Most cat owners readily accept that their felines earn their keep only through snuggling sessions and the occasional dead bird on the stoop.
However, there are some ambitious cats that are truly working for their kibble, putting in a full day’s work in such industries as security, fitness and even meteorology.
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Lisa Rogak explores various types of kitty-held careers in her new book “Cats on the Job: 50 Fabulous Felines who Purr, Mouse, and Even Sing for Their Supper.” Read on for a sneak peek at some of the book’s featured felines.
Security guard cat
When toy company Bandai needed a security guard to watch over its toys in an English warehouse, the company bypassed the typical security breeds like Rottweilers and German shepherds and instead hired a Bengal cat named Millie (pictured above).
“Millie has always had a very vigilant personality,” her owner told British newspaper Metro. “I’m not surprised she took up a career as a security guard. The toys are lucky to have such an attentive guardian.”
Research shows that working out with a buddy is one of the best ways to stick to a fitness plan, so when Stephanie Jackson’s cat wanted to be held while she worked out, Jackson obliged.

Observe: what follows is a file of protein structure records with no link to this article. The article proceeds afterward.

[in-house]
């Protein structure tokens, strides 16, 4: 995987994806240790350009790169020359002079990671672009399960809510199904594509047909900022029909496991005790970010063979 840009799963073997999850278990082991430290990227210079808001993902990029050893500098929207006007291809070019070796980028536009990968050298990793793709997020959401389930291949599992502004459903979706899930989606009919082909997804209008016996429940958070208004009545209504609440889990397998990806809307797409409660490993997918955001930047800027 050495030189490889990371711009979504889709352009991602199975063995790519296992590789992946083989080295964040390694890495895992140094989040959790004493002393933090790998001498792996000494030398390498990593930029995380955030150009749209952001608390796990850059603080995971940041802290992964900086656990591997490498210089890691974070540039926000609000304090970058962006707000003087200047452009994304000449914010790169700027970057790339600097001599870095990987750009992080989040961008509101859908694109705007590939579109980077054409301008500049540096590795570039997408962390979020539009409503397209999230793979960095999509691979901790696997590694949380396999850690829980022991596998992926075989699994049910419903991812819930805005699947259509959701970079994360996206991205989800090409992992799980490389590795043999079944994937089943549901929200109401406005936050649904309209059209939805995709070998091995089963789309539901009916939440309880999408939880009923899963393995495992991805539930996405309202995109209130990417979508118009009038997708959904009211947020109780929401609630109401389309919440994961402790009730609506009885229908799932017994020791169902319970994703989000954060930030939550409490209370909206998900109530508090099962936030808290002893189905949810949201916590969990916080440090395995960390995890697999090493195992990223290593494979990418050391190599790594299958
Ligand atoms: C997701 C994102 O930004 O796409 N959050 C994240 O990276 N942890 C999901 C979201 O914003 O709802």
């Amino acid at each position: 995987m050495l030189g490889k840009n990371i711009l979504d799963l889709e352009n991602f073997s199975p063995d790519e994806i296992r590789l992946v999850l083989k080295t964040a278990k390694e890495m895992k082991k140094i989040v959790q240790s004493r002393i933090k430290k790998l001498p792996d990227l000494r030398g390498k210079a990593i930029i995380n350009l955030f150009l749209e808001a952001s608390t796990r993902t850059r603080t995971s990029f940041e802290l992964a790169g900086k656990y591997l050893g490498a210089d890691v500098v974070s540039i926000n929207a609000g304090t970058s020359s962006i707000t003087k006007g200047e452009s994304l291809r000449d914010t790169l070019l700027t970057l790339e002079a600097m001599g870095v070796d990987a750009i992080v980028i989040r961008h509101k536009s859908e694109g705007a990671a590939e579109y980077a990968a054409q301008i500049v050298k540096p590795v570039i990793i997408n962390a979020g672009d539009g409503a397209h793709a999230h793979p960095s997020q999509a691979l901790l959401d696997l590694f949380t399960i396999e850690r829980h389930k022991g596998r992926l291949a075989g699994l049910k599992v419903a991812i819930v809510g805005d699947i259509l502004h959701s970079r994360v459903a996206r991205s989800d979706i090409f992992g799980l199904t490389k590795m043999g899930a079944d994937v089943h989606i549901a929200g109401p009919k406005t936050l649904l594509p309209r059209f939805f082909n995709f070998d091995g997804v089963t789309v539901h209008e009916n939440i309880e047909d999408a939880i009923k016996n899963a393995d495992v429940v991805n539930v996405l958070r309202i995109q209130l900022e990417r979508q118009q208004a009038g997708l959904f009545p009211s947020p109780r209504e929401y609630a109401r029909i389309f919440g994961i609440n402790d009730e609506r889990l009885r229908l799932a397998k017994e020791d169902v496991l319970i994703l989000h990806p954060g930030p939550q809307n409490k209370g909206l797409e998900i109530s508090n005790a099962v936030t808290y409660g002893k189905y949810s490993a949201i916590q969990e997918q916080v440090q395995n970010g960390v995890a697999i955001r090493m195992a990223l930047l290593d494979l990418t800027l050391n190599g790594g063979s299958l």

She picked up her kitty, Bad, and used her as a 10-pound weight. After that, Bad became Jackson’s workout partner, and Jackson started taking photos of their fitness sessions. This led to an adorable kitty-workout calendar and later a bestselling book titled “Catflexing.”
Weather observer cat
Cats have long been employed as mousers at New Hampshire’s Mount Washington Observatory, which sits at the top of the highest peak in the Northeast. As the only heated building atop the summit, the observatory attracts plenty of rodents, so a steady stream of kitties has been brought in to keep rat and mouse populations in check.
Today, a black cat named Marty makes his home at the observatory, entertaining tourists and assisting the night staff with weather observations through the graveyard shift.
Read more about Marty and other hard-working felines in Rogak’s book, which is out Oct. 6.